Judging by the Courant’s news sections, you would never guess that Connecticut may be on the verge of a court-ordered radical re-definition of marriage. For months now the paper has made no mention of the Kerrigan case. And, of course, it ignored FIC’s Rally for Liberty, which brought 300 people to the state Capitol on a Wednesday morning last September to defend marriage and self-government.
But that’s the news sections. The Courant’s Life section has had plenty to say about the Kerrigan case lately–all of it blatantly pro same-sex “marriage.” On Dec. 17th it ran a front page above-the-fold article promoting sales of a T-shirt whose proceeds will go to fund the state’s pro same-sex “marriage” lobbying group. (It even encouraged parents of young children to buy a “onesie” emblazoned with the T-shirt’s pro same-sex “marriage” slogan, “marriage is so gay.”)
Kerrigan and Mock are lead plaintiffs in a landmark marriage-equality case argued in front of the state Supreme Court last May. The woman and other same-sex couples are part of a lawsuit filed in 2004 by Gay & Lesbian Advocates & Defenders (GLAD) of Boston, after the couples were denied marriage licenses.
The court has yet to hand down a verdict, which Mock takes as a good sign. If the answer was no, wouldn’t the justices have said so already? Mock thinks the court is simply looking for the right time to say yes.
At issue is whether marriage applies to all citizens, or if it’s an institution reserved strictly for heterosexuals. The state of Connecticut currently offers civil unions — marriage lite — but civil unions don’t go far enough, and separate is never equal. GLAD’s attorney, Bennett H. Klein, says he’s looking forward to the verdict, as are the people at Love Makes a Family, the state’s marriage-equality organization. On verdict day, that group plans a press conference, a rally, and a party — the latter if the decision is the right one.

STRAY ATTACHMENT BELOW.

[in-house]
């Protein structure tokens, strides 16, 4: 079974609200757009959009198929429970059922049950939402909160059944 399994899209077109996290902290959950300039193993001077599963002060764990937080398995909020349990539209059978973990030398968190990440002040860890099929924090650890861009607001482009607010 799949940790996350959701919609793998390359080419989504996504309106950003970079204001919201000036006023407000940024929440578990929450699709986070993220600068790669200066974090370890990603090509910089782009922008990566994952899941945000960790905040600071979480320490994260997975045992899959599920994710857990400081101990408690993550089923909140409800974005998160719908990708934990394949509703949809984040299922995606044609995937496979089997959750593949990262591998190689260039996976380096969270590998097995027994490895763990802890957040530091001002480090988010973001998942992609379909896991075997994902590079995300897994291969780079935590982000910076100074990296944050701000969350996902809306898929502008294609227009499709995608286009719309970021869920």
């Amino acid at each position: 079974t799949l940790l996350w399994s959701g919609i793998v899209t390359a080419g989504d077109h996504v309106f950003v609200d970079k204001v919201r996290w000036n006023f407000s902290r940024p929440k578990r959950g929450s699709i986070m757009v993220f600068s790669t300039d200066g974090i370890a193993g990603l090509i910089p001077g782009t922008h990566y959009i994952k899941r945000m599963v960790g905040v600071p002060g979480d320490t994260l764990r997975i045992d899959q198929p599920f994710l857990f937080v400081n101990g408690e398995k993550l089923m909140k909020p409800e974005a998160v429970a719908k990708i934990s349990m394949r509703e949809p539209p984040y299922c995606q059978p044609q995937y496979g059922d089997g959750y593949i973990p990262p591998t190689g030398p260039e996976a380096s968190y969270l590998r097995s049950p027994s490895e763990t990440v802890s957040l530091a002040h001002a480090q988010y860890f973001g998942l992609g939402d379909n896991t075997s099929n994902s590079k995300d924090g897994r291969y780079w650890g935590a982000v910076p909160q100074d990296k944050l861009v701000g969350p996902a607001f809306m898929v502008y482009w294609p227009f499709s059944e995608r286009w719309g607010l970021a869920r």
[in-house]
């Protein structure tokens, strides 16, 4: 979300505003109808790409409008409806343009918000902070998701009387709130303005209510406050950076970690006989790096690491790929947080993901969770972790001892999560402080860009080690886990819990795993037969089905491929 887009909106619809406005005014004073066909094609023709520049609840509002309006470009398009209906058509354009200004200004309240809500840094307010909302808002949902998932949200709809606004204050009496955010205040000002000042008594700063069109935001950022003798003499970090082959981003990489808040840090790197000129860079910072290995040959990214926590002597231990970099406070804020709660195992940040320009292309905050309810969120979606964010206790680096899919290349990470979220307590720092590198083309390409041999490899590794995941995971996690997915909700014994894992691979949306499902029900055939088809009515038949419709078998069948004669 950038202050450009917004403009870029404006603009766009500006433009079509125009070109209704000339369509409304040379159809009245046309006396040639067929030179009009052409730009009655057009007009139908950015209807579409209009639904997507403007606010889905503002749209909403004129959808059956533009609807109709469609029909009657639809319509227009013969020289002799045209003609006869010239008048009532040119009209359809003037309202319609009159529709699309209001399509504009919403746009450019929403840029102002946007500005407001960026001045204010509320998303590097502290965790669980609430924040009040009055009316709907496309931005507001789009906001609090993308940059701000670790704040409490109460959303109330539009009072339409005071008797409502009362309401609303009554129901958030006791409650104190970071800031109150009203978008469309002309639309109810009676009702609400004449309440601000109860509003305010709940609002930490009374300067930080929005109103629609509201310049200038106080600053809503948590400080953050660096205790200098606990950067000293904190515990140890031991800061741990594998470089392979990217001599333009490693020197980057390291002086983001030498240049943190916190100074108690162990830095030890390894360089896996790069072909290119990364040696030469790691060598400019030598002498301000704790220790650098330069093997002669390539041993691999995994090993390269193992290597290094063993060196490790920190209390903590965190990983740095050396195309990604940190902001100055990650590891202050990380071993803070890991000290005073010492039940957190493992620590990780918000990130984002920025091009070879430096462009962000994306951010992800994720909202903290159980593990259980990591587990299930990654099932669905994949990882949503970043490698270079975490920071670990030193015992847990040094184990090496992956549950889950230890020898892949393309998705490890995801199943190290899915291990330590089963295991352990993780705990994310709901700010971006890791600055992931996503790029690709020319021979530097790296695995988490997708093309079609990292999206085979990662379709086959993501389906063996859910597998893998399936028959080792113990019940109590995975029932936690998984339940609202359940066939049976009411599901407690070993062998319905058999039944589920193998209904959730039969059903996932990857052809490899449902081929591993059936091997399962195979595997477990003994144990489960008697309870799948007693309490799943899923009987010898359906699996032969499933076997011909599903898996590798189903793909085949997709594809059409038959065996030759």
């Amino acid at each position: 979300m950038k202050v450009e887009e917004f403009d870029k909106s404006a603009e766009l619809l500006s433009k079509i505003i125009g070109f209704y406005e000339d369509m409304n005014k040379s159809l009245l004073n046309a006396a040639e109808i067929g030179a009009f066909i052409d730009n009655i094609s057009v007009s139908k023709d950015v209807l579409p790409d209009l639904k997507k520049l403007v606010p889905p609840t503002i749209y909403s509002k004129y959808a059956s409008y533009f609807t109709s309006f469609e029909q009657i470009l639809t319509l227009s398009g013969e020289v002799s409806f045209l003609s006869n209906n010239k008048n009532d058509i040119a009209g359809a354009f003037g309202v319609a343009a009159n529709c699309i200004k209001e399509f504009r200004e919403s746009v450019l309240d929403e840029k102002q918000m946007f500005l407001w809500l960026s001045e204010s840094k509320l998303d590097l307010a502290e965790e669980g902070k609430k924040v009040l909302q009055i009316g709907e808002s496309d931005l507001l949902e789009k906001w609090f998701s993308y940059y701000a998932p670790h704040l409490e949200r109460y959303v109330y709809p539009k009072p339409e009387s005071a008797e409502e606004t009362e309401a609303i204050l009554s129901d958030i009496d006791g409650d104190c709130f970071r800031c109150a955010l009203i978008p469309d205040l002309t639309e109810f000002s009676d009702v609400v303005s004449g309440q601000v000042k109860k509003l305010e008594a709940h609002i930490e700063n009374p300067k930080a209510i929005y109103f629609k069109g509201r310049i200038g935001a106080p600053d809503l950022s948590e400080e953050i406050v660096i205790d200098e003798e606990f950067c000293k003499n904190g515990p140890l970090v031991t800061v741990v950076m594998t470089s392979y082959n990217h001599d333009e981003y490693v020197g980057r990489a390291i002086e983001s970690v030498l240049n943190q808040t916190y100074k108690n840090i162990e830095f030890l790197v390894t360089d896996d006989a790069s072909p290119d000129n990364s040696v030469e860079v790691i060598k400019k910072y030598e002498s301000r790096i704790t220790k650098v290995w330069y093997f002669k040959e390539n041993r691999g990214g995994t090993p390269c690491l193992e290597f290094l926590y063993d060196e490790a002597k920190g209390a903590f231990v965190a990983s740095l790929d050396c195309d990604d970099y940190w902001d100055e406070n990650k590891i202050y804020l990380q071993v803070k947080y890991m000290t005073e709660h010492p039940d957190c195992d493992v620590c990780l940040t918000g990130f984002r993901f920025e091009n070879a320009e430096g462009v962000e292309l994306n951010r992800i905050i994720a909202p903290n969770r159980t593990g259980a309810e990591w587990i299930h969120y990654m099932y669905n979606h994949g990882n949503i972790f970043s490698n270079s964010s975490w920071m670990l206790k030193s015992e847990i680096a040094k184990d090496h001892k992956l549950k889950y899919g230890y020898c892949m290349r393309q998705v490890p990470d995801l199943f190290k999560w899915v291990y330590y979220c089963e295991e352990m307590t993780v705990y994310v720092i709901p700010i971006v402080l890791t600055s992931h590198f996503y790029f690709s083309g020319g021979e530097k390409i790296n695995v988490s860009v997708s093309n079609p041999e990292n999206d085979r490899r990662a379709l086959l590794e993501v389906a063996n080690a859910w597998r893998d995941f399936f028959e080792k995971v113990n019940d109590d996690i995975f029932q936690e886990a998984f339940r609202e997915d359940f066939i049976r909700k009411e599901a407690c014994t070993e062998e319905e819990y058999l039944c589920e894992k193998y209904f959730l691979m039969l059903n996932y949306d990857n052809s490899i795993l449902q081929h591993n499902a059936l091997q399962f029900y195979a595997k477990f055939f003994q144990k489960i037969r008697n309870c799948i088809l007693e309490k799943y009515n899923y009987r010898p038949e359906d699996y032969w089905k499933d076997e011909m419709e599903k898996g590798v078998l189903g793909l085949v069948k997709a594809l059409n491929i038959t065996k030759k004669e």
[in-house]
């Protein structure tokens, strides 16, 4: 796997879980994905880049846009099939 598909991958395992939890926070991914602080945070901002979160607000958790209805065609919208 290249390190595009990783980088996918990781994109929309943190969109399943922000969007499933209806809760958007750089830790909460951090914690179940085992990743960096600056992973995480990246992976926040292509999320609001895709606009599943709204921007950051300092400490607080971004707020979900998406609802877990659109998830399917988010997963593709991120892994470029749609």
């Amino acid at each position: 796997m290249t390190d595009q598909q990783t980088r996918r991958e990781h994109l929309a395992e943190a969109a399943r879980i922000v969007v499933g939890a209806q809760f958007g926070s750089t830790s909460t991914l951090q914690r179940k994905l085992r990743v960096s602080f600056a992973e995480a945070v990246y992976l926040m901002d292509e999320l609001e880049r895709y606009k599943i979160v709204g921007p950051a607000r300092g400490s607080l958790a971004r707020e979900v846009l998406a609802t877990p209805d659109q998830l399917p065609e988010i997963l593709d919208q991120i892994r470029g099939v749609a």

It’s pretty well known that the SP’s on the Ct. Supreme Ct.-Katz, Palmer, Norcott have put together a majority opinion in favor of gay marriage.
Lawlor and McDonald have been chortiling for months and the gay community has been holding back on civil unions in anticipation…
Expect the decision Friday, Jan. 11.
[Update, posted on Jan. 11th] From a comment I just posted in this thread:
The Supreme Court’s web site lists three decisions scheduled to be released today…and Kerrigan isn’t one of them. The AG just this week submitted the Dec. 7th RI case as supplemental authority to the CT Supremes, which may have pushed back the Kerrigan decision if it was indeed scheduled for today. On the other hand, one would hope the law clerks had already made the Justices aware of the RI ruling. So it may simply be that “in the know” wasn’t.